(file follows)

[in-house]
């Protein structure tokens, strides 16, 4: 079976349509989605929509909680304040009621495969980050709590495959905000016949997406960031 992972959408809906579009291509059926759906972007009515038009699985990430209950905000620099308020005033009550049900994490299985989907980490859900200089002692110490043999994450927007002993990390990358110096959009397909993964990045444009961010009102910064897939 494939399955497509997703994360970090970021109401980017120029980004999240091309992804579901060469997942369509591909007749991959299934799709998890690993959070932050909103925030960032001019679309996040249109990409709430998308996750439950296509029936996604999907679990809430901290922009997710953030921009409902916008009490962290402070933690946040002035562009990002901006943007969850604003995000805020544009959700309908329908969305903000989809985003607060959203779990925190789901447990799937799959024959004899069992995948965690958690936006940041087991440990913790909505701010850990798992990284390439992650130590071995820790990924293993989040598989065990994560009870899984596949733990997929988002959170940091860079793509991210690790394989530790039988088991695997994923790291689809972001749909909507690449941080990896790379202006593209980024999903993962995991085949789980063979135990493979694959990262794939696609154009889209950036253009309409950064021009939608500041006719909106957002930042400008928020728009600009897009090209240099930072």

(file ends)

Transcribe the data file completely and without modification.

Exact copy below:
[in-house]
């Protein structure tokens, strides 16, 4: 079976349509989605929509909680304040009621495969980050709590495959905000016949997406960031 992972959408809906579009291509059926759906972007009515038009699985990430209950905000620099308020005033009550049900994490299985989907980490859900200089002692110490043999994450927007002993990390990358110096959009397909993964990045444009961010009102910064897939 494939399955497509997703994360970090970021109401980017120029980004999240091309992804579901060469997942369509591909007749991959299934799709998890690993959070932050909103925030960032001019679309996040249109990409709430998308996750439950296509029936996604999907679990809430901290922009997710953030921009409902916008009490962290402070933690946040002035562009990002901006943007969850604003995000805020544009959700309908329908969305903000989809985003607060959203779990925190789901447990799937799959024959004899069992995948965690958690936006940041087991440990913790909505701010850990798992990284390439992650130590071995820790990924293993989040598989065990994560009870899984596949733990997929988002959170940091860079793509991210690790394989530790039988088991695997994923790291689809972001749909909507690449941080990896790379202006593209980024999903993962995991085949789980063979135990493979694959990262794939696609154009889209950036253009309409950064021009939608500041006719909106957002930042400008928020728009600009897009090209240099930072």